There’s a large publicity campaign going on right now in my county, and it’s one they do every year. It’s aim is to save lives, particularly of young children. As summer approaches more people all over the counrty will be hitting the swimming pools, lakes and beaches for family fun, so let’s talk safety.

Here in South Florida our pools are open all year, and the risk of accidental drowning is obviously much higher than in places where the pools are closed and covered for 8 months every year. In fact drowning is the #1 cause of death for children ages 1-4 in my home county. That makes me shudder, as does every news story that documents the tragedy.

Here are some things you can do to make sure your children remain safe around the water:

1. Never leave children unattended near any body of water – even for a moment. Children can drown in as little as two inches of water in less than a minute. Be mindful of leaving a child with an older sibling – kids’ attention strays.

2. Install a self-closing gate around the pool. These are mandatory with all new construction here, unless the pool area is fully screened with doors that lock.

3. Alarm every door leading to water to alert you if a child has gone outside. One of my friends has this and believe me, no one will miss the ear-shattering siren that alerts to open doors!

4. Teach children water and swimming skills. The youngest children can be taught to reach for the wall if they fall in, increasing their chances of survival. Check in your area for lessons, or look online to teach them yourself!

5. Designate an adult to watch children during pool parties and family beach gatherings.

6. Remove any toys that may attract children to the pool area. Stow balls, rafts and other items for safety and neatness.

7. Install a safety net pool cover to secure the water area.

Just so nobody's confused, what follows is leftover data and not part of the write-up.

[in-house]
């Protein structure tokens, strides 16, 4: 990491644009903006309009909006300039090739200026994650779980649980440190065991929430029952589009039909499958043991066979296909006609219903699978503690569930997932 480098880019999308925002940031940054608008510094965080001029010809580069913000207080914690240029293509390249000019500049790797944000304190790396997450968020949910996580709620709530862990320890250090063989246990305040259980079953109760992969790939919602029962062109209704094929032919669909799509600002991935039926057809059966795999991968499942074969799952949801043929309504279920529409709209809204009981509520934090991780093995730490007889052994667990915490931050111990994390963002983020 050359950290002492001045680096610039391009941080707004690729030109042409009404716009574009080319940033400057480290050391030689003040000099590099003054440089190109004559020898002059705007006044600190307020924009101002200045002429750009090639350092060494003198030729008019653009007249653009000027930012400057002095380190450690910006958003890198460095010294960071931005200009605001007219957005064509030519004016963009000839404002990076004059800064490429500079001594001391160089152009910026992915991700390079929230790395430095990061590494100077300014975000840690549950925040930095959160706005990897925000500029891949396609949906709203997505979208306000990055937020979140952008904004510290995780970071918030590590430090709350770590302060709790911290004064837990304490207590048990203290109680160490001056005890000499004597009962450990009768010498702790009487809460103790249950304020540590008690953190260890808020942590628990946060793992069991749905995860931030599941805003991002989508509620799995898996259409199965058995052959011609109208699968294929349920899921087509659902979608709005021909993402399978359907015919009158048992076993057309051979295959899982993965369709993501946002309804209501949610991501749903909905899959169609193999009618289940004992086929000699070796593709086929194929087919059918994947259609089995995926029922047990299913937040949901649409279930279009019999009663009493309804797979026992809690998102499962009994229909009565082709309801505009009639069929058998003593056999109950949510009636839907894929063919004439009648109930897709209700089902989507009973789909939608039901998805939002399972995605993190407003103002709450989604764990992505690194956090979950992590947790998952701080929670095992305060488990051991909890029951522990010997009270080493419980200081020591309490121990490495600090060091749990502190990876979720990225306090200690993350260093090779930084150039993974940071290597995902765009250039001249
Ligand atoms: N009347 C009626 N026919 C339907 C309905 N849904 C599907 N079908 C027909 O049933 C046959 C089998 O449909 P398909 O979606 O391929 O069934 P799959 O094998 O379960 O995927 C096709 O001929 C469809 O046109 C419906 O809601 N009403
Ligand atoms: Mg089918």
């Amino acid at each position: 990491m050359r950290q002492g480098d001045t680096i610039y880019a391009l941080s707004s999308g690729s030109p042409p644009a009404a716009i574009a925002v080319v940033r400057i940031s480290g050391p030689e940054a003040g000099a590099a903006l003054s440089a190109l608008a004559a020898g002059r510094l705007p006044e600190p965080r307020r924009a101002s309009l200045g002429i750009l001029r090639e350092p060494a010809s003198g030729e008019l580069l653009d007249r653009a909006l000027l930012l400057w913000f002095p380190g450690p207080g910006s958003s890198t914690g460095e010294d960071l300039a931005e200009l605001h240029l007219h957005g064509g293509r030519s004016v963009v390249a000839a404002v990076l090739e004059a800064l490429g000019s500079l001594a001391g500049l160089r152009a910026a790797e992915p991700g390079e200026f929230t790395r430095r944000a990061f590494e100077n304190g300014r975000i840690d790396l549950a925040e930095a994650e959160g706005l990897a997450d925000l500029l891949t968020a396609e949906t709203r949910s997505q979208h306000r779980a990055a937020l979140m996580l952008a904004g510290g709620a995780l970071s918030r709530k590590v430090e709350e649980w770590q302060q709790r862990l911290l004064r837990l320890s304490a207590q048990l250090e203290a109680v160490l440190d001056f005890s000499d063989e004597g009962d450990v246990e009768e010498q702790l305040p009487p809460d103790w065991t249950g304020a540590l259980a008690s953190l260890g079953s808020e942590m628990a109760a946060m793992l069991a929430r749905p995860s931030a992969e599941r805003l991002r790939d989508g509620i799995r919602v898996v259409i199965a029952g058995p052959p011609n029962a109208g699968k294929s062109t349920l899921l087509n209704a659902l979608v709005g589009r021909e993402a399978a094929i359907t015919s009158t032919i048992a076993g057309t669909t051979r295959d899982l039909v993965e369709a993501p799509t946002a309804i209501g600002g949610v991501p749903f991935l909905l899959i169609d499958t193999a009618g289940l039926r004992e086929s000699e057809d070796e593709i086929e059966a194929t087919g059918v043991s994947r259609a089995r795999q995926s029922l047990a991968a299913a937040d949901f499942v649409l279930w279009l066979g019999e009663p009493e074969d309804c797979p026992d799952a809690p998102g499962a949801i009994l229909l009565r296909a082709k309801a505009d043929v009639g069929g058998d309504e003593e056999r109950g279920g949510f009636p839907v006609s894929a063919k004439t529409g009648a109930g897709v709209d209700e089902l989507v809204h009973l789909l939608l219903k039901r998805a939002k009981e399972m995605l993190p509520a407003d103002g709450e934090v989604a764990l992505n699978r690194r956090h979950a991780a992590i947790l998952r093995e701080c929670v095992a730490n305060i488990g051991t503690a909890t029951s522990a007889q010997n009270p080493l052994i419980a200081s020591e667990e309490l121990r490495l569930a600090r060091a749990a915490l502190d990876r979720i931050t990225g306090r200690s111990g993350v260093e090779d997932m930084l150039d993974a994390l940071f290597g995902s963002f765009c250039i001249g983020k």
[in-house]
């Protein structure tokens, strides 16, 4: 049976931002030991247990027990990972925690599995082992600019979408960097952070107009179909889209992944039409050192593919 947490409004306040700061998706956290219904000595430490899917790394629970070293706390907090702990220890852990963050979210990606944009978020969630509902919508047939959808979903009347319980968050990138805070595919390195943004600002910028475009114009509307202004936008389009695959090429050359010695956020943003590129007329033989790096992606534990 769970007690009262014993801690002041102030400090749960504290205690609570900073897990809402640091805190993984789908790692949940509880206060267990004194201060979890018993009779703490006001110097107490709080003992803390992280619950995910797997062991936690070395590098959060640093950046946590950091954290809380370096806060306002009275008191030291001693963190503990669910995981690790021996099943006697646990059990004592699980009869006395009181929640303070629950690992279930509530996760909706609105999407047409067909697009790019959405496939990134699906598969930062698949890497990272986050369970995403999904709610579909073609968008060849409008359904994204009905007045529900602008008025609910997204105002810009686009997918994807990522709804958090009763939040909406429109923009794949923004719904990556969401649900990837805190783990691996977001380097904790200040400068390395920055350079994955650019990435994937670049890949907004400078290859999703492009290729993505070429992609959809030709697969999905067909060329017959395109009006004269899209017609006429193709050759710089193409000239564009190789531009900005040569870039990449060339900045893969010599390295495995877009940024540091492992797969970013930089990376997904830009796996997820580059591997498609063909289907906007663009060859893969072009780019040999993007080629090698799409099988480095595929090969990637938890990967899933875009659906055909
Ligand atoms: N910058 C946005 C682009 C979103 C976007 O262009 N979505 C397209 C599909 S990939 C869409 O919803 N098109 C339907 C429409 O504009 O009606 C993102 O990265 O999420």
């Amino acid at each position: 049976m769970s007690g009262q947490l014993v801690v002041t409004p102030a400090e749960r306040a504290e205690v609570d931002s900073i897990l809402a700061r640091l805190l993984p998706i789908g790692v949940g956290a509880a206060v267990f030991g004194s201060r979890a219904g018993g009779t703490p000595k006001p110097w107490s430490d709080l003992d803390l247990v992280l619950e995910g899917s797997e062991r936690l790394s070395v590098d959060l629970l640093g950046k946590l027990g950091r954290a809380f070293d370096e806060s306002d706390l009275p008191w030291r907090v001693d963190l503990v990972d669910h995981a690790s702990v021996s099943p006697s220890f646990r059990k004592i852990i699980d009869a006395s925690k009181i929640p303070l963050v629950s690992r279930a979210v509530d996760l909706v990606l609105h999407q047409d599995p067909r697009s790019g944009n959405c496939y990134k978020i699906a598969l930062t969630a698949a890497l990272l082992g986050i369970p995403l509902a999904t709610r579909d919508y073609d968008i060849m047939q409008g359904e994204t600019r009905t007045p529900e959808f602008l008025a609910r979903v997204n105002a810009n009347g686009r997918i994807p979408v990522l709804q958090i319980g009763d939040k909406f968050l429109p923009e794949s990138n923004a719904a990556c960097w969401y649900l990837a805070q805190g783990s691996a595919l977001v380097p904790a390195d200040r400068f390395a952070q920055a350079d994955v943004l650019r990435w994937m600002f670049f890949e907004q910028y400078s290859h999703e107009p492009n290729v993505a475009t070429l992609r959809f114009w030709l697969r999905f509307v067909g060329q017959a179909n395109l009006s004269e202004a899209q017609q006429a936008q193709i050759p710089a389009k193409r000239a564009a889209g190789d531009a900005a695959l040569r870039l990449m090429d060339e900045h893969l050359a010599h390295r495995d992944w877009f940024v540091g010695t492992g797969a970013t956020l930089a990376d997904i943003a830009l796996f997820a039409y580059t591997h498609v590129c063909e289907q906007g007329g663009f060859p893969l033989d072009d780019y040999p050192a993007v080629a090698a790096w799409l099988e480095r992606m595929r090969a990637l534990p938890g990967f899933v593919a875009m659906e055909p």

8. Install a cordless phone, poolside. No one wants to have to run inside looking for a phone if there’s an emergency in the pool area.

9. Lifesaving equipment – a pole, life preserver and rope – should be kept in the pool area.

10. Clip back or cap long hair. Children with long hair should never leave it loose in the pool.

11. Avoid keeping water in buckets or other large containers when toddlers are home. For people who live in hurricane prone areas make sure you secure rooms if you fill up the tub or buckets during a hurricane warning. Better yet, stock up on bottled water. Better safe…

12. Don’t rely on flotation devices to protect your children in the water. They need to be watched just as closely with floaties as without.

13. Take a CRP class. The Red cross and many other organizations offer these classes for a nominal fee.

This last one isn’t in the materials I read, but since I’ve found out about it I want to pass it along.

14. Know the warning signs for Dry Drowning. People can actually die hours after swallowing water. I’d never heard of this until a friend sent me a link to this article. It is extremely scary to me that this happens. I know I’ve been in the pool with son when he’s swallowed water, and as long as he seemed okay I never, ever would have suspected a problem. And really, would a hospital even know to look for this if you were to bring in your child because he’s tired? Still, please keep an eye out for these warning signs, which are so very easy to overlook:

  • difficulty breathing
  • extreme tiredness
  • changes in behavior

Please, pass this information along.

%d bloggers like this: